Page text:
Tracey Clement: Soon it would be too hot
Casula Powerhouse Arts Centre
23 January – 21 February 2021
There is something interesting happening here. Something to do with the model city – already a microcosm of the macrocosm – being brought into a domestic setting: another microcosm (the single dwelling, home of the nuclear family et al) within the macrocosm of society.
I haven’t quite figured out yet, and certainly haven’t properly articulated it yet….
Soon it would be too hot is the first line of JG Ballard’s novel The Drowned World, which I’ve been obsessed with for ages. (See previous responses here)
Soon it would be too hot is also a work in progress. Even Mr Spock isn’t quite sure what’s going on yet.
Watch this space!
In late August 2020 I undertook a short stint as artist in residence at the Hazelhurst Arts Centre, staying in the fabulous 1940s art deco ‘cottage.’
I couldn’t resist installing my Mix and Match City in the over-the-top original deco bathroom.
The multiple little buildings presented in Mix and Match City encompass an eclectic range of styles that were nonetheless all made from a selection of just six basic shapes.
In this model city structures resembling classic art deco skyscrapers from New York or Chicago, Aztec pyramids, adobe masterpieces from Timbuktu, Persian towers, pan-Asian pagodas and suburban Aussie bungalows all coexist harmoniously. And if they can, maybe we can too?
At a time when the notion of home seems more important than ever, Mix and Match City is a mini utopia, a gesture towards a better future.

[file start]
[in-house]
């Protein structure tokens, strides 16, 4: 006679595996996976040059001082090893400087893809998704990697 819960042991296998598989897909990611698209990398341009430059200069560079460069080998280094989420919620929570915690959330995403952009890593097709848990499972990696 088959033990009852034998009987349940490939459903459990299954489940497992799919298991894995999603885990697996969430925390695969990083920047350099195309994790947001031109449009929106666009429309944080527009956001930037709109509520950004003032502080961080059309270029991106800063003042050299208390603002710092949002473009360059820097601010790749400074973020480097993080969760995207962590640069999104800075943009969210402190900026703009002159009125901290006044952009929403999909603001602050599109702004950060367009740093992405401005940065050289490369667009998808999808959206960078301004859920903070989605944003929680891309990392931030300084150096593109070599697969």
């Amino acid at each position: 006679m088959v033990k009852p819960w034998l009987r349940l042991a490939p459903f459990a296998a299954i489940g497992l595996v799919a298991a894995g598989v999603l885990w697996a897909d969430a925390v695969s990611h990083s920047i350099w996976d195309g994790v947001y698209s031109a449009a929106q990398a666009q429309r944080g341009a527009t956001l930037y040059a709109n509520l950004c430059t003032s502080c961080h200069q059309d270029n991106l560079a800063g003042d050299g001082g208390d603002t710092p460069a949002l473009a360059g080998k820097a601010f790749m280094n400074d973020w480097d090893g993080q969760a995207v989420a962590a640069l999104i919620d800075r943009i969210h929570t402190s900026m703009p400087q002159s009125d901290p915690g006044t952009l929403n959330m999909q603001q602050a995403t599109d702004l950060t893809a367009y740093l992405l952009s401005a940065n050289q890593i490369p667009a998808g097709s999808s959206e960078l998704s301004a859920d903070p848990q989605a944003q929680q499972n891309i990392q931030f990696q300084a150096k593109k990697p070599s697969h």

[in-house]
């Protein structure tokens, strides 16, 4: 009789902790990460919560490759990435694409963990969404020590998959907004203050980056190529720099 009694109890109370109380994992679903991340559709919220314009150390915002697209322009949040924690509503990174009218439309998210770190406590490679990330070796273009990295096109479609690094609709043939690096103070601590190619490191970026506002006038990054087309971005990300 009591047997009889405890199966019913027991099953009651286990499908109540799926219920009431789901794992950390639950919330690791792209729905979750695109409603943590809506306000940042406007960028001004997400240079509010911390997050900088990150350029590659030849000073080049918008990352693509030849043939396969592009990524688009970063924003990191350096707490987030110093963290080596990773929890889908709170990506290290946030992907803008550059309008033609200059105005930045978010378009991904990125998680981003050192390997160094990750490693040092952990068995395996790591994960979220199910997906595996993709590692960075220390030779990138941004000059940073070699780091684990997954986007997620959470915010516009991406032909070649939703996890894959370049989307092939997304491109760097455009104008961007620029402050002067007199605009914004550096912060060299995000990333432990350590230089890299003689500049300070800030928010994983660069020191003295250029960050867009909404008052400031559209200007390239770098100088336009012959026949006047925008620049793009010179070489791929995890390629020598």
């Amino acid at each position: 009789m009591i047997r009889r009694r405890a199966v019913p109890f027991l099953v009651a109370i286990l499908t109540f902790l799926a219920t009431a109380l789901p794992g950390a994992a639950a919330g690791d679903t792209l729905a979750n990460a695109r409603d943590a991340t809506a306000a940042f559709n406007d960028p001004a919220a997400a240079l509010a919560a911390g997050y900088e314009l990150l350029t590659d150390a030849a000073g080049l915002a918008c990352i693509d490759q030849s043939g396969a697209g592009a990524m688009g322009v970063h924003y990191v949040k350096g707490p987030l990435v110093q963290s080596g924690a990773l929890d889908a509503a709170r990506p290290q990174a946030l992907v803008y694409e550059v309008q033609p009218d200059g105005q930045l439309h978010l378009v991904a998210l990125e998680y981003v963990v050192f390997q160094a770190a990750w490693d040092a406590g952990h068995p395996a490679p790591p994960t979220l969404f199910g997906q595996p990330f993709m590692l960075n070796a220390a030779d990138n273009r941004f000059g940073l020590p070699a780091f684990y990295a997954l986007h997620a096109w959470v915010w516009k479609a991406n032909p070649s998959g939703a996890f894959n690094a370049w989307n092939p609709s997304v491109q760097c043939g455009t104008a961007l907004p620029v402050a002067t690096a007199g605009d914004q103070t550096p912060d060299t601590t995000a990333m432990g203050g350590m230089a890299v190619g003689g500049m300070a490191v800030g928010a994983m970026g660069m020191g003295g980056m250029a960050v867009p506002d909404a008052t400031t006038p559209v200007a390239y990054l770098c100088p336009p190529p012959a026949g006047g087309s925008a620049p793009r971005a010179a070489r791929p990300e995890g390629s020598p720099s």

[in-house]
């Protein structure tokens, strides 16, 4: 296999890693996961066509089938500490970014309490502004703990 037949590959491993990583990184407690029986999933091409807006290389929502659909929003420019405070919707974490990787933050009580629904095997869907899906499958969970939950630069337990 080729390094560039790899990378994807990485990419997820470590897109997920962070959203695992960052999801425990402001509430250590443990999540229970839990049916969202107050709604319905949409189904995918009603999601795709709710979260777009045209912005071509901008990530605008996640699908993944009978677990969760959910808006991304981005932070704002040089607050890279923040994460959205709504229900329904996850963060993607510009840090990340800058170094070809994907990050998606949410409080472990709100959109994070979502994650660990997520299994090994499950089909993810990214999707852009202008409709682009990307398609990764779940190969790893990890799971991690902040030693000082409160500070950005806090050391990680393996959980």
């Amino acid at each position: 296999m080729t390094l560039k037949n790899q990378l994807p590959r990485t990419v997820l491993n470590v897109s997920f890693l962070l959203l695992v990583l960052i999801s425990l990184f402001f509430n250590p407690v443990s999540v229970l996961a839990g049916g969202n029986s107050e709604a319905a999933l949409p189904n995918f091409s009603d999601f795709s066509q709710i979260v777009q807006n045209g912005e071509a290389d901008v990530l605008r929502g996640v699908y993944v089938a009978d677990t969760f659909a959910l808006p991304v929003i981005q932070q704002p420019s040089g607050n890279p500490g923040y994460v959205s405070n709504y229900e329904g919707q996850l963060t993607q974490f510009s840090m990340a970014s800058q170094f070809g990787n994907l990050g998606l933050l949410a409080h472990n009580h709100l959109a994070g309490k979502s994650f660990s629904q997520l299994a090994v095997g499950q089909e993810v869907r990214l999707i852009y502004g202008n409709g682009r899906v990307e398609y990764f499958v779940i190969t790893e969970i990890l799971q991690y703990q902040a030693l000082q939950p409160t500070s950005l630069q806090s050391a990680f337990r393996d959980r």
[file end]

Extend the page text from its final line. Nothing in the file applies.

I constructed this iteration of Mix and Match City while staying the the 1940s art deco ‘cottage’ as artist in residence at Hazelhurst in August 2020.
Looking back to the future
by Tracey Clement
(A shorter version of this essay was published in October 2019 by FCMG in the exhibition catalogue)
Visitors to the Futurama exhibition at the 1939-1940 World’s Fair in New York left with a souvenir badge that declared, “I have seen the future.” What they had actually seen was an elaborate piece of propaganda; a massive model landscape in which modern metropolises were joined by what their creator Norman Bel Geddes liked to call “magic motorways,” all teeming with cars.(1)
The “Word of Tomorrow” presented in Futurama ranged from life-sized to miniature. It featured more than 500,000 buildings, one million trees, and 50,000 cars, trucks and buses (10,000 of which actually moved).(2) Automobiles, and the roads they zoomed along, were very much the stars of the show. Which comes as no real surprise since the primary purpose of this ambitious display was to sell cars and lobby US government officials to build more roads.(3)
Futurama was a giant advertisement for American automotive giant General Motors. And in many ways the more than five million people who visited had seen the future: a rather bleak future in which personal freedom was conflated with owning a car; a future in which whole neighbourhoods were razed to rubble to accommodate roads; a future of pollution, congestion, the rapacious consumption of fossil fuels and the wars waged to secure their supply; a future of anthropogenic climate change.
The future we are living in now.
I have seen the future